In Nordic countries there is a history of Summer Houses, a simple small shelter or cottage to stay in when the weather is pleasant. This is a tradition in Denmark, Sweden, Norway, Iceland and Finland. City families who could afford to had a second home by the sea or in the country.
Many of these are now vacation rentals.
The Summer House in these photos belonged to Emanuel Swedenborg. It is part of the open-air museum and zoo on the island Djurgården in Stockholm, Sweden.
The walls are ochre yellow. Yellow ochre is a common natural mineral, silica and clay with goethite, a form of iron.
The grey color has been popular in Sweden in the 1700s.
I love the combination.
The windows are trimmed in dark Falu Red, a traditional paint color that was originally a byproduct of copper mining. In some of these photos the door is red, too. The photos were taken at different times.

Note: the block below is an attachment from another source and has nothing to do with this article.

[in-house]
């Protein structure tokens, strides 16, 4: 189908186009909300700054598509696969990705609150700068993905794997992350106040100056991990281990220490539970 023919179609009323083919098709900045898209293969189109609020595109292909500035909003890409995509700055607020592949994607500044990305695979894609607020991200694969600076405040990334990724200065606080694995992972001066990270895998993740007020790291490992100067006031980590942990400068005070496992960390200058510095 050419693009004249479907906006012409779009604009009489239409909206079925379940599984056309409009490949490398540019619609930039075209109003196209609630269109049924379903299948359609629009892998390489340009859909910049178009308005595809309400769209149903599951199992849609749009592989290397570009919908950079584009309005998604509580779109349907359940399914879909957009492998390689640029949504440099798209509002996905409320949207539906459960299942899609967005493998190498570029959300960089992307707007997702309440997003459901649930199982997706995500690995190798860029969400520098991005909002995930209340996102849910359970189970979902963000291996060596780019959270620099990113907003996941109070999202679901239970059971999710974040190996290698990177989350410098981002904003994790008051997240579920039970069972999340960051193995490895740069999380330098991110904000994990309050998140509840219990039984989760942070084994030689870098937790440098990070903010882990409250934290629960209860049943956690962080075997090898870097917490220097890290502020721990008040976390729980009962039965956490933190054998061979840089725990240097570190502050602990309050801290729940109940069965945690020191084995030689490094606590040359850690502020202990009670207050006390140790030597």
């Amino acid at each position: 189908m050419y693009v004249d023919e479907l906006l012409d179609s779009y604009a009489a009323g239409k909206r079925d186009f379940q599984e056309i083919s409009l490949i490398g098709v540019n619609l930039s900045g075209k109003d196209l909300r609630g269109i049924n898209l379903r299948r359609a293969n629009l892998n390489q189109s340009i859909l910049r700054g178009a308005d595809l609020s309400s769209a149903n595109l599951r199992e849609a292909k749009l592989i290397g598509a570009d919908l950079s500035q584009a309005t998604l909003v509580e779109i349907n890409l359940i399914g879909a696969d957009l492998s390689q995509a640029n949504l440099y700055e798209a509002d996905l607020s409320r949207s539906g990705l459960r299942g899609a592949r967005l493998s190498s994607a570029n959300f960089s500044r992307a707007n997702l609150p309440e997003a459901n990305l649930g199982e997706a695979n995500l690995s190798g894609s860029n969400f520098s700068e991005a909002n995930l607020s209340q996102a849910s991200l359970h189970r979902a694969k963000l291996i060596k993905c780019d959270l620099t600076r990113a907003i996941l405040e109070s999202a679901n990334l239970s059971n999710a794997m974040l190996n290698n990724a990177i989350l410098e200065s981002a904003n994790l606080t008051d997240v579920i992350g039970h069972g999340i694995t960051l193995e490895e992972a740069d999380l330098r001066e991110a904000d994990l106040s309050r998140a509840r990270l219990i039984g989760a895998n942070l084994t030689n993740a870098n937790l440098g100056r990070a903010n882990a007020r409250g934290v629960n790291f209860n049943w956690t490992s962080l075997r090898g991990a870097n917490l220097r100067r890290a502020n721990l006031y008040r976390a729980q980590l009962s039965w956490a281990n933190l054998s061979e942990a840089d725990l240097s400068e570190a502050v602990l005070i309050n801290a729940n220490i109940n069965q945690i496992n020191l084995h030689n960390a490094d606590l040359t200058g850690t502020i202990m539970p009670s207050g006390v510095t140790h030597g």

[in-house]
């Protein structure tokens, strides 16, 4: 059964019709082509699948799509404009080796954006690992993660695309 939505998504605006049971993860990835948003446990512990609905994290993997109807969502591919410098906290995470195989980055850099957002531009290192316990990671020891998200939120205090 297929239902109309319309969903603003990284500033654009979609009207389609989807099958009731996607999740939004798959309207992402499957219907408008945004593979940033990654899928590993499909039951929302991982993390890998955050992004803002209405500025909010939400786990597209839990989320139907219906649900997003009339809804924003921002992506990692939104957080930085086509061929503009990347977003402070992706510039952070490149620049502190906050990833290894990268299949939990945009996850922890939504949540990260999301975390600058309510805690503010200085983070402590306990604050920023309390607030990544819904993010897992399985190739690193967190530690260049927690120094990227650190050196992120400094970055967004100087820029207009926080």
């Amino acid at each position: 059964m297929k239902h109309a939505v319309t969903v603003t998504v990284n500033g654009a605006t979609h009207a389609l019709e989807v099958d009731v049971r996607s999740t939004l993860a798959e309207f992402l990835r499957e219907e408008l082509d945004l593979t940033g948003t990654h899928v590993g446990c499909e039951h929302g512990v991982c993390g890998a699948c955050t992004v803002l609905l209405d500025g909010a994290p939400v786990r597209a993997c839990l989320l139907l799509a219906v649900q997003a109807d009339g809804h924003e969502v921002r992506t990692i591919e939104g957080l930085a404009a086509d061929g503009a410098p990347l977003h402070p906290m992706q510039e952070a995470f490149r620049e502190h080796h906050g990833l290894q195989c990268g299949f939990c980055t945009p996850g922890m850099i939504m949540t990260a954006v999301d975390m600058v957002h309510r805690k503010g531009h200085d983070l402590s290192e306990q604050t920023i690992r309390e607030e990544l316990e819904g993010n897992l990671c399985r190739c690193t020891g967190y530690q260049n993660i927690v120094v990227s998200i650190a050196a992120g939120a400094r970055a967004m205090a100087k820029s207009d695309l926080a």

The roof appears to be made of metal with a finish that looks like weathered wood. Or maybe it really is weathered wood.
The formal garden around the house keeps to the same scale.
Stone steps lead up to the double front doors.
This photo is a bit blurry, but I wanted to get in to see the detail of the wood walls.
See how the shutters are made?
There is a little bit of a ledge over the windows.
The roof has two spires, topped by stars.